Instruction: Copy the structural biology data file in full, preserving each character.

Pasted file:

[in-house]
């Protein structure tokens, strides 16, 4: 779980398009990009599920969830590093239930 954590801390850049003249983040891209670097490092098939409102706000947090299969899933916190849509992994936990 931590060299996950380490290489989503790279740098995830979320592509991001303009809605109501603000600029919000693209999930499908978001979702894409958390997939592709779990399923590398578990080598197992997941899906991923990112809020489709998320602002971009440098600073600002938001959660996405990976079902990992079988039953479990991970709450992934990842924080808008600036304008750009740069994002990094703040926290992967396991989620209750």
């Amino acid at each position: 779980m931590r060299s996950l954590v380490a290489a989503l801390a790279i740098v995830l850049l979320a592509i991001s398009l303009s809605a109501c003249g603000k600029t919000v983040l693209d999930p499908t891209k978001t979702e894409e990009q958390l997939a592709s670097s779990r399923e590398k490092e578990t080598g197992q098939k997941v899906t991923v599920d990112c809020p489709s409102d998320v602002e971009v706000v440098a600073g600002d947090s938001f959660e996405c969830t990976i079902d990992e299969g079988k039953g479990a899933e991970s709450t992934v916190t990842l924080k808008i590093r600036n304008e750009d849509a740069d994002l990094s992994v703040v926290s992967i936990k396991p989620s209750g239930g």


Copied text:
[in-house]
């Protein structure tokens, strides 16, 4: 779980398009990009599920969830590093239930 954590801390850049003249983040891209670097490092098939409102706000947090299969899933916190849509992994936990 931590060299996950380490290489989503790279740098995830979320592509991001303009809605109501603000600029919000693209999930499908978001979702894409958390997939592709779990399923590398578990080598197992997941899906991923990112809020489709998320602002971009440098600073600002938001959660996405990976079902990992079988039953479990991970709450992934990842924080808008600036304008750009740069994002990094703040926290992967396991989620209750």
């Amino acid at each position: 779980m931590r060299s996950l954590v380490a290489a989503l801390a790279i740098v995830l850049l979320a592509i991001s398009l303009s809605a109501c003249g603000k600029t919000v983040l693209d999930p499908t891209k978001t979702e894409e990009q958390l997939a592709s670097s779990r399923e590398k490092e578990t080598g197992q098939k997941v899906t991923v599920d990112c809020p489709s409102d998320v602002e971009v706000v440098a600073g600002d947090s938001f959660e996405c969830t990976i079902d990992e299969g079988k039953g479990a899933e991970s709450t992934v916190t990842l924080k808008i590093r600036n304008e750009d849509a740069d994002l990094s992994v703040v926290s992967i936990k396991p989620s209750g239930g």